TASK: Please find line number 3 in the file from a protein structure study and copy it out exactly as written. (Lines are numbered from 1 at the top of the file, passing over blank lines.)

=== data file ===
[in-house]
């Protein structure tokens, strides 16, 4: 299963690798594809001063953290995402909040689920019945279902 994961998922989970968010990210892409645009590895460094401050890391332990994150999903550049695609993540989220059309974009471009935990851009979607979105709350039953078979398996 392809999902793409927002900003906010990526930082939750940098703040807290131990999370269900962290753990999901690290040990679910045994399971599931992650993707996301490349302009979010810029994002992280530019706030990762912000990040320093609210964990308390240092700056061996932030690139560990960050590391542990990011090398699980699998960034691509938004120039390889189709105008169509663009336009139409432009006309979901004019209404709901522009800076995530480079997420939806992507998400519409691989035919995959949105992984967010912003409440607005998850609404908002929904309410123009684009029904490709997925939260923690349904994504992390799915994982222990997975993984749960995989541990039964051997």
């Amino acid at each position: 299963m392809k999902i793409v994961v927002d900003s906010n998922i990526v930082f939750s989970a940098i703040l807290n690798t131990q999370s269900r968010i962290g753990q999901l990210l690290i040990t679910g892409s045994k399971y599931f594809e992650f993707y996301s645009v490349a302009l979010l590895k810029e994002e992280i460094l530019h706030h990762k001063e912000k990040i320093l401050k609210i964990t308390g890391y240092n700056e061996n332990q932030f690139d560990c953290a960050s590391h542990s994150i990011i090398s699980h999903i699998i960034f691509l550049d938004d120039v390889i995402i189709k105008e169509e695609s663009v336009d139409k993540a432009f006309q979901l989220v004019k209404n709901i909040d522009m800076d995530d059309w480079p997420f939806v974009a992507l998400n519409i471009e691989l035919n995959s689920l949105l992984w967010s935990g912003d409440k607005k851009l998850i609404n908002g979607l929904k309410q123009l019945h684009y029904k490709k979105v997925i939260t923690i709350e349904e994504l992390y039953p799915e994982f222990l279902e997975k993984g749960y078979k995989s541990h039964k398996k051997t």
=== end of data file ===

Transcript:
């Amino acid at each position: 299963m392809k999902i793409v994961v927002d900003s906010n998922i990526v930082f939750s989970a940098i703040l807290n690798t131990q999370s269900r968010i962290g753990q999901l990210l690290i040990t679910g892409s045994k399971y599931f594809e992650f993707y996301s645009v490349a302009l979010l590895k810029e994002e992280i460094l530019h706030h990762k001063e912000k990040i320093l401050k609210i964990t308390g890391y240092n700056e061996n332990q932030f690139d560990c953290a960050s590391h542990s994150i990011i090398s699980h999903i699998i960034f691509l550049d938004d120039v390889i995402i189709k105008e169509e695609s663009v336009d139409k993540a432009f006309q979901l989220v004019k209404n709901i909040d522009m800076d995530d059309w480079p997420f939806v974009a992507l998400n519409i471009e691989l035919n995959s689920l949105l992984w967010s935990g912003d409440k607005k851009l998850i609404n908002g979607l929904k309410q123009l019945h684009y029904k490709k979105v997925i939260t923690i709350e349904e994504l992390y039953p799915e994982f222990l279902e997975k993984g749960y078979k995989s541990h039964k398996k051997t």